Causes are diverse
The county also took a step downward in terms of social and economic factors, sinking to 86 out of the 92 counties. In part, this reflects the rising level of child poverty in Madison County, also highlighted by the recently released Kids Count report developed by the Annie E. Casey Foundation.
The percentage of children 18 and under in Madison County living in poverty has shown a steady increase over the last three years to the current figure of 29 percent. Statewide, that figure is 23 percent. The national benchmark figure falls at only 14 percent.
On the bright side, the county fared a little better when it comes to availability of clinical care, placing 27 out of the 92 counties, despite the 17 percent of the county population which is uninsured.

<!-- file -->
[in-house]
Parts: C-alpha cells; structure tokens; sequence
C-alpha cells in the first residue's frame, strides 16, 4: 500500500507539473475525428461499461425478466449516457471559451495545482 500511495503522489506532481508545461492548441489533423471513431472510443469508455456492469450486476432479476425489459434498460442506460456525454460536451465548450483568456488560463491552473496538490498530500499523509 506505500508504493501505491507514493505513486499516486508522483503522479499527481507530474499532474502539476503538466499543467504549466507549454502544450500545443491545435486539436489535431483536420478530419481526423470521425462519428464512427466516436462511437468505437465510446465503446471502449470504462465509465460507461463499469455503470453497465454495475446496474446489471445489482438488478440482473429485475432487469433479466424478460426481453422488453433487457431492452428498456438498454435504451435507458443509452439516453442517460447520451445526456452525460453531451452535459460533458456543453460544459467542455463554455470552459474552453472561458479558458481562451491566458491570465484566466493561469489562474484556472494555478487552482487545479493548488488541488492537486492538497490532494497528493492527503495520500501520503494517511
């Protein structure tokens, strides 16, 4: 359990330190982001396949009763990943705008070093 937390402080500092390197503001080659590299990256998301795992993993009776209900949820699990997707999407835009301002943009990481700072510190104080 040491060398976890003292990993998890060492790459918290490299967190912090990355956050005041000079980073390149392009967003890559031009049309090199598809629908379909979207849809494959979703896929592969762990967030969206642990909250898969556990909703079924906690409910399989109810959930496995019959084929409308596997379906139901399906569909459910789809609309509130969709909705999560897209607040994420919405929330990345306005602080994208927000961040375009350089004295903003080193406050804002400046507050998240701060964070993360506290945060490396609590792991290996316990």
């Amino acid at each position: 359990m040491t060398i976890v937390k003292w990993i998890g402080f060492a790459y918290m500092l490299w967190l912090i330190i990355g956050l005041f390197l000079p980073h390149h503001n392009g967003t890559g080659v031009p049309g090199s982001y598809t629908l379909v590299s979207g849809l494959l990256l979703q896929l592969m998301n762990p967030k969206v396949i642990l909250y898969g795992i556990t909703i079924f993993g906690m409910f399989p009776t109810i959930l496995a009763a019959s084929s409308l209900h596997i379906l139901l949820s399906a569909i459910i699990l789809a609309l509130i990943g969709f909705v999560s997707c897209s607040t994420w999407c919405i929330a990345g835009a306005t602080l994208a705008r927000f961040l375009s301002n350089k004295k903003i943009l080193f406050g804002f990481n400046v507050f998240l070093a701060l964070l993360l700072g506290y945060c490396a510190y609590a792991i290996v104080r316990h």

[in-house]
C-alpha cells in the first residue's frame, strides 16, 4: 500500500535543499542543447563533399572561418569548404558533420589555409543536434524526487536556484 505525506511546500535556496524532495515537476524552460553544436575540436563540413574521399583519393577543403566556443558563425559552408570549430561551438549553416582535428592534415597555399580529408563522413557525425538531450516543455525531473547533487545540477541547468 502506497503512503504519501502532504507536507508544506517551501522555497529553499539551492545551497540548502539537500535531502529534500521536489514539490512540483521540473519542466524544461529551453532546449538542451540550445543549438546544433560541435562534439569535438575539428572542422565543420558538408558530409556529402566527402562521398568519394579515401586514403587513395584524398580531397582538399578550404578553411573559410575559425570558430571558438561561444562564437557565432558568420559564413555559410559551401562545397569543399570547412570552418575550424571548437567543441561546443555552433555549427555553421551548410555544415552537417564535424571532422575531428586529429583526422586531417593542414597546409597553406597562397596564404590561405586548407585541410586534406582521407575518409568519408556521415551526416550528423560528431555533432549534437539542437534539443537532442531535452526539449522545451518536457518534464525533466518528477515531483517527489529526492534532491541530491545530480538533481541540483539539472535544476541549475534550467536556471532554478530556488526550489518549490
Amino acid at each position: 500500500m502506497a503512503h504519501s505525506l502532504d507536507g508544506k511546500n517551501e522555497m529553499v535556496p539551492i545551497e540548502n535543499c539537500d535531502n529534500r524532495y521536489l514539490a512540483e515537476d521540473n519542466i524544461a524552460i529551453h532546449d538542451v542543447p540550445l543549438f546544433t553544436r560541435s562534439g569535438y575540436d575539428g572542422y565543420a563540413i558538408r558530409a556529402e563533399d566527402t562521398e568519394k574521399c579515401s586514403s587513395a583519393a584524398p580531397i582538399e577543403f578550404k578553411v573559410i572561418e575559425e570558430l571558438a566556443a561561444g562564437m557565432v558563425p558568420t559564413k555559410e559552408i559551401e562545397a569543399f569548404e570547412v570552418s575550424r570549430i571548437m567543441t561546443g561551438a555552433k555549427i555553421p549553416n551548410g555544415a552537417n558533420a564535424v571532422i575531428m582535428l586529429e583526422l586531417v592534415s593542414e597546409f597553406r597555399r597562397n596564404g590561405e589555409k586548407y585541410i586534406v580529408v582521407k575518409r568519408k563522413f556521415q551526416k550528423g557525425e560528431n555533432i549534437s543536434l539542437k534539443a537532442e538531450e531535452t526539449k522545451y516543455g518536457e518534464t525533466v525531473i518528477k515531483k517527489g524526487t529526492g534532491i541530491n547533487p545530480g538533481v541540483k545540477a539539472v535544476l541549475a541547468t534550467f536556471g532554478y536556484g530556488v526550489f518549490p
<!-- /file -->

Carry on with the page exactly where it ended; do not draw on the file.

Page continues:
“We have good doctors. We have ways to keep people well,” said Ford. He noted that the county boasts three hospitals, and programs exist to help the uninsured.
Not surprisingly, the bottom line for the combination of health factors is a downward trend in outcomes. Madison County has slipped five spots, coming in at 80 out of the 92 counties. This reflects people who aren’t living as long as they otherwise might, and people who are living with poor physical or mental health, as well as low birthweight babies.
The causes of the problems as well as the solutions are diverse and complicated, and they have not been ignored. Ford said a coalition called the Transformation Committee was established last year to look at the problems. It includes the county health department as well as Madison County Community Health Center, Community Hospital Anderson, St. Vincent Anderson, the Madison County Council of Governments, Intersect Inc., and state Sen. Tim Lanane. Madison Health Partners is a similar group that also embraces the business community in the problem solving process.